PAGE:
Life · Politics

A pro-choice woman defends a pro-life ad

More on the superbowl ad featuring the Tebow family over here at the WPost, written by pro-abortion-rights writer Sally Jenkins. She’s on fire this morning! I’ve got too much classwork to comment on this all, but wanted to bring it to readers’ attention. Have a great Thursday!

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9 thoughts on “A pro-choice woman defends a pro-life ad

  1. Yes, it’s an interesting and thought-provoking piece about a very divisive subject.  Thanks for posting the link, Renee.

  2. Tip:
    Are you saying that the UCC has tried to run ads and been denied? Knowing media as I do, I can tell you it is all about the money. If the UCC could pay for an ad and as long as it didn’t show a woman’s breast or sacrifice of animals or involve hate speech, CBS would run it. I think you should be careful of throwing out terms such as “redneck” in identifying the audience for football games. In using the terms you illustrate your ignorance of those who follow football (I don’t, btw) and highlight your intolerance of people who disagree with you.
     

  3. CBS owns its broadcast and can run whatever advertising it wants, and Tebow has a right to express his beliefs publicly.

    This is certainly true.  I would hope (although this may be a bridge too far) that at least some people will come out of this minor brouhaha realizing that TV is an economic enterprise and not a free speech venue.  The upshot of this is that it is not there to challenge the norms, but to reinforce them.  Remember, “even a dead fish can swim downstream”.  If you don’t want to receive relentless propaganda in your home, don’t turn on the TV.  I would also hope that at least some people will also realize that being talented when it comes to throwing a football around does not give you any special insight into life or wisdom.  Why should you care what Tebow thinks about anything more than what anyone else thinks about anything?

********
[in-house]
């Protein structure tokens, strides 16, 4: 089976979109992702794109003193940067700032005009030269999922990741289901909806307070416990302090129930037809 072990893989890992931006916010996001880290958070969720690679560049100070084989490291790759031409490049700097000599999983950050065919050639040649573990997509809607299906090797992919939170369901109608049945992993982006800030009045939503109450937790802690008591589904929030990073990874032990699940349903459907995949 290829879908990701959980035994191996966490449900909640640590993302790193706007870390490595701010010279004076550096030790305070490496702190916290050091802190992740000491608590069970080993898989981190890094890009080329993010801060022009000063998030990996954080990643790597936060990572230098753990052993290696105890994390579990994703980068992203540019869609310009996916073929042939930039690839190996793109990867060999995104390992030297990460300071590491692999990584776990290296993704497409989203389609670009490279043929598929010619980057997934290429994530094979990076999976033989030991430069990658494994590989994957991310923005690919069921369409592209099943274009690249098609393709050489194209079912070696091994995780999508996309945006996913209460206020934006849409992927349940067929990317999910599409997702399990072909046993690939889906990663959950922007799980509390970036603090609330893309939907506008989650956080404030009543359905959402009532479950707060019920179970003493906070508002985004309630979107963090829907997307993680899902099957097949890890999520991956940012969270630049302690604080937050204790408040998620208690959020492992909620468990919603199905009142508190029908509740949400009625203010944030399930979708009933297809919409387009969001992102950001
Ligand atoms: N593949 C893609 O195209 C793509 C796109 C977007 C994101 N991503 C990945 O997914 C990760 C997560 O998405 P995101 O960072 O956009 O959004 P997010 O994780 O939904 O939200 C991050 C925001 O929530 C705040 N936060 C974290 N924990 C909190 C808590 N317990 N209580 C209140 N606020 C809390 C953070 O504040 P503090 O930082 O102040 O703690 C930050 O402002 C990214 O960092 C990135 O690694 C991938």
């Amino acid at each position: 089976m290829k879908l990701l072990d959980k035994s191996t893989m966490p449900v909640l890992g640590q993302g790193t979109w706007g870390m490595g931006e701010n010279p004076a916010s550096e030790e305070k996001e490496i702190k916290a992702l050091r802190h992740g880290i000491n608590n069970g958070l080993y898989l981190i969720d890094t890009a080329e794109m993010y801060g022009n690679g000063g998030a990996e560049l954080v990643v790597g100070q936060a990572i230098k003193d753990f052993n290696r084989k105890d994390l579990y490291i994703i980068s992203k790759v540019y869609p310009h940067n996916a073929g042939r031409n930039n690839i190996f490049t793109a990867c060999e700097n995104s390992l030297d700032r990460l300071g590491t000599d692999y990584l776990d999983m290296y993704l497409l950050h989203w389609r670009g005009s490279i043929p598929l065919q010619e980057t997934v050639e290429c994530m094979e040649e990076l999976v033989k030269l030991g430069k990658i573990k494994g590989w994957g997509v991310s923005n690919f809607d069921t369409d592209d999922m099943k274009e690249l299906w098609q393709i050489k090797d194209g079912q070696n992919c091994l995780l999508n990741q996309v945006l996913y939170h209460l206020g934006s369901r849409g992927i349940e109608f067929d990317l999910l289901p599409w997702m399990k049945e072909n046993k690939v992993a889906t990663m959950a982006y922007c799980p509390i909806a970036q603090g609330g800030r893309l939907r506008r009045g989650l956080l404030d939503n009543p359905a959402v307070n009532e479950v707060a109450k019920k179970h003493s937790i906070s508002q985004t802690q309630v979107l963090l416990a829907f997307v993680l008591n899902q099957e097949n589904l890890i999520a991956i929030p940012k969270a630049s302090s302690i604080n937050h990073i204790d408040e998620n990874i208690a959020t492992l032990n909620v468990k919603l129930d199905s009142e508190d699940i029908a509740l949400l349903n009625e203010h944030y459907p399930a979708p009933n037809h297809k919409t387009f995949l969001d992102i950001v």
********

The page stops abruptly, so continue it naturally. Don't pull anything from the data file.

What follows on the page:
4. I would hope (although this may be a bridge too far) that at least some people will come out of this minor brouhaha realizing that TV is an economic enterprise and not a free speech venue.
    Since Reagan. In the far distant past the airwaves were public property which the government licensed private corporations to use temporarily – now, of course, they may as well own them.
    Rev. J. Bennett Guess, the UCC’s director of communication:
    “Because of its own economic circumstances, CBS is affording time to one religious organization while having suppressed another. This sounds as if the broadcasters think they own the airwaves when, in theory at least, they do not.”
    ….

    “The issue for all of us should be why one religious viewpoint is continually accommodated by the TV networks when there is a common misunderstanding in this country that all religious people hold a monolithic view on certain issues, such as reproductive choice, such as homosexuality, and this is not the case.”

    1. This is also certainly true, Tip.  The gap between the real and the ideal; between the illusion and reality, is great in America.  The airwaves are ostensibly ours; leased out by our representatives; there to serve our benefit.  And on the first Tuesday of many Novembers, we gather to cast our votes so that our elected government will serve the peoples of this country and represent our interests, holding our trust in them as a sacred duty.

      1. P.S. – We can all be grateful that we live in a democracy where we are as free to express our opinions as our good friends at Exxon Mobil.

  5. I think she is defending free speech, not a pro-life add.
    That’s what she would hope that you would think, while she defends Dr. Dobson. That way you don’t have to wonder why pro-life ads deserve “free speech” and pro-gay ads don’t.

  6. Tip: Thanks so much for the link to the UCC site – I had no idea this had happened, and it isn’t because I’m deliberately ignorant – I just don’t read every single denomination’s news site daily and I had not heard about that. It is really wrong, IMHO, that they would allow one ad and not the other. I’m not sure that NOW is questioning/protesting not running the UCC ad, though, it sounds like they just don’t want the FF one. Since you appear to have more time to read about all this than I do, do you know if NOW and other pro-abortion-rights groups have come out in support of the UCC ad?

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